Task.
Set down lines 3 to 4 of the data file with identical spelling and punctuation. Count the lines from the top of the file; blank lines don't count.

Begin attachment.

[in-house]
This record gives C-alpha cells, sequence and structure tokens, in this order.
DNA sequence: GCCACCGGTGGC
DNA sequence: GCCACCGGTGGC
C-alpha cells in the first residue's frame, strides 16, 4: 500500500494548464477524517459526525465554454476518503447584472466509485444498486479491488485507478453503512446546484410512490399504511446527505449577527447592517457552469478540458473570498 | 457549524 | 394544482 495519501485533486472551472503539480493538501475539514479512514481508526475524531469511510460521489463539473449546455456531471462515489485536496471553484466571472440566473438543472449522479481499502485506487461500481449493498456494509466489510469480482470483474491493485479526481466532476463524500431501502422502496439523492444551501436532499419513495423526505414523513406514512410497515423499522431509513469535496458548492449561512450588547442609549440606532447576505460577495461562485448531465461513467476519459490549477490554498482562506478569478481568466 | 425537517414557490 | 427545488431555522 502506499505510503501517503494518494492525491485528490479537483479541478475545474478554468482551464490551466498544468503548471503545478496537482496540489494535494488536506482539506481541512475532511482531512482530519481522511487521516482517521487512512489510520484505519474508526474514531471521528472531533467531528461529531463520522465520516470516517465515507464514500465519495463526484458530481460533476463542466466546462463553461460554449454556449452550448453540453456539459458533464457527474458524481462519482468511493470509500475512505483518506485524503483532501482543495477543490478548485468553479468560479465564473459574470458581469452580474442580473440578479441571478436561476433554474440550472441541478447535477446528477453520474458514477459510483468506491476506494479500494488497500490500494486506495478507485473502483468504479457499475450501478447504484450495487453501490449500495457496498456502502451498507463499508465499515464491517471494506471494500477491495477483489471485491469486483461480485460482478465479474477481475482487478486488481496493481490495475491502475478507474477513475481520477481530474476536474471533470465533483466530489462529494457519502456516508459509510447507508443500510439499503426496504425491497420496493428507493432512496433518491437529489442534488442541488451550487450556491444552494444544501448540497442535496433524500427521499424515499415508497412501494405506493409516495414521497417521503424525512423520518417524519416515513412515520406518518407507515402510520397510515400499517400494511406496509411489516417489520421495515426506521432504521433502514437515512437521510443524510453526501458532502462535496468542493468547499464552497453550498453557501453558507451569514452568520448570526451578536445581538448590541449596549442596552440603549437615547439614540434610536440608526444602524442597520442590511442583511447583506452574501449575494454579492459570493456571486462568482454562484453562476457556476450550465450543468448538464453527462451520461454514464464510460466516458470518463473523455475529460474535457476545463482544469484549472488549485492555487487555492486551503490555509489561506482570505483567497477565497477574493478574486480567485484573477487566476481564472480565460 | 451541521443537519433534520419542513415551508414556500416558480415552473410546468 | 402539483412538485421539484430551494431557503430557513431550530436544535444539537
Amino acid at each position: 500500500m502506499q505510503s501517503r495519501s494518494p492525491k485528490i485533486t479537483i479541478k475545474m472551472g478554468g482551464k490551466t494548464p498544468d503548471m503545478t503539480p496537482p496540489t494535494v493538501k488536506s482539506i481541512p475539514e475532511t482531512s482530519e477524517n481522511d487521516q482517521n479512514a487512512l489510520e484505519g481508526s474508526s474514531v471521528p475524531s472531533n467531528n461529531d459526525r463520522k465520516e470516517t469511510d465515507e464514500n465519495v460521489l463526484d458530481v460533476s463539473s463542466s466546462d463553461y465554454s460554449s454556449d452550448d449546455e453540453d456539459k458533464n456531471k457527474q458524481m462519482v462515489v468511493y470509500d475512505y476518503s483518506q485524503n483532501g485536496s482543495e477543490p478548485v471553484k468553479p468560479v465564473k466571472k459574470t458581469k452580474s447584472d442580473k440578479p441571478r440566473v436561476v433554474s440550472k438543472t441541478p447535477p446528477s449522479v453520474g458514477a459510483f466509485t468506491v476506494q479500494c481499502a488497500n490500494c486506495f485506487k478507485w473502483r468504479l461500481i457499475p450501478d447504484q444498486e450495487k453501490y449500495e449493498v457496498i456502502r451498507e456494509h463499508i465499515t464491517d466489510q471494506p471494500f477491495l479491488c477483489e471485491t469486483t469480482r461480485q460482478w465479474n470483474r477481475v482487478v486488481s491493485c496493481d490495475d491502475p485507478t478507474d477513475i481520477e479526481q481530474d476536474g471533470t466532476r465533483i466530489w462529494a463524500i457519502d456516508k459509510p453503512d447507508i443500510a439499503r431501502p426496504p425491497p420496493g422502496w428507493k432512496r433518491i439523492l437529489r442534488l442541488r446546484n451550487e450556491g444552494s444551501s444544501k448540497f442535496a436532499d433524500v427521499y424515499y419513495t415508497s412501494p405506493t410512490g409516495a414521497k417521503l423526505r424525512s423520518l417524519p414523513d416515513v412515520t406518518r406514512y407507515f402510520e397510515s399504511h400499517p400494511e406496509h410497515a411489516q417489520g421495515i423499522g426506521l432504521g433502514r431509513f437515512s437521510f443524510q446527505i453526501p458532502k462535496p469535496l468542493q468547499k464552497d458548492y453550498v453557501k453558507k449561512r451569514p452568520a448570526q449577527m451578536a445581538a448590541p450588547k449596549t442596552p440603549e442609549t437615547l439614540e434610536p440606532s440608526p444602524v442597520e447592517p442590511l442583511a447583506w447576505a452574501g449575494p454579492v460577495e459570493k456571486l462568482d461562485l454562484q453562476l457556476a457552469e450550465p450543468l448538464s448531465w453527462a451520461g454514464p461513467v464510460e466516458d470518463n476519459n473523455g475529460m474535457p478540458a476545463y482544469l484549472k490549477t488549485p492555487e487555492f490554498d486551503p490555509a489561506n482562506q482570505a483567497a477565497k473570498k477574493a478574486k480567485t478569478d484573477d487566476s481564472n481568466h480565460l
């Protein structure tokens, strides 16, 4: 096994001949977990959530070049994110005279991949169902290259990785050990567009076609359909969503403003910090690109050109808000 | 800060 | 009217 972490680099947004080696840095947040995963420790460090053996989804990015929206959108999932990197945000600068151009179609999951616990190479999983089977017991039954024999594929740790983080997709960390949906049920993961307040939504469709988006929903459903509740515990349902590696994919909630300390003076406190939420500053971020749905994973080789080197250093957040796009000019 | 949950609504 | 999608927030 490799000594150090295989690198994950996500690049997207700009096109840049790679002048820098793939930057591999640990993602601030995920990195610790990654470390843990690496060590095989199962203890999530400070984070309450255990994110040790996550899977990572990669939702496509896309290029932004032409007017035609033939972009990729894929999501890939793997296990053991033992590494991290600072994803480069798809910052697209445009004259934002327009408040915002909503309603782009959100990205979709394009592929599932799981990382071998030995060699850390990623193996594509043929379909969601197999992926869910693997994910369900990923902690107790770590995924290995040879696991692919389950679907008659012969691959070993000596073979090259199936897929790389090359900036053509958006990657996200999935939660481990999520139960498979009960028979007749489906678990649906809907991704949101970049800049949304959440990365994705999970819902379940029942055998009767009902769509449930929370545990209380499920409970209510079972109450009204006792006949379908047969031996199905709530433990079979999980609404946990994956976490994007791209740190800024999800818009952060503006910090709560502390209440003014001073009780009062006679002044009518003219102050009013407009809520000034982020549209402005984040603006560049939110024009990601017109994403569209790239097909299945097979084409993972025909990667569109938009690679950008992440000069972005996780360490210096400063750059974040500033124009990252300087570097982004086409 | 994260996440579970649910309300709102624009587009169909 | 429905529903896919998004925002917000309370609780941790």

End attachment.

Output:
DNA sequence: GCCACCGGTGGC
DNA sequence: GCCACCGGTGGC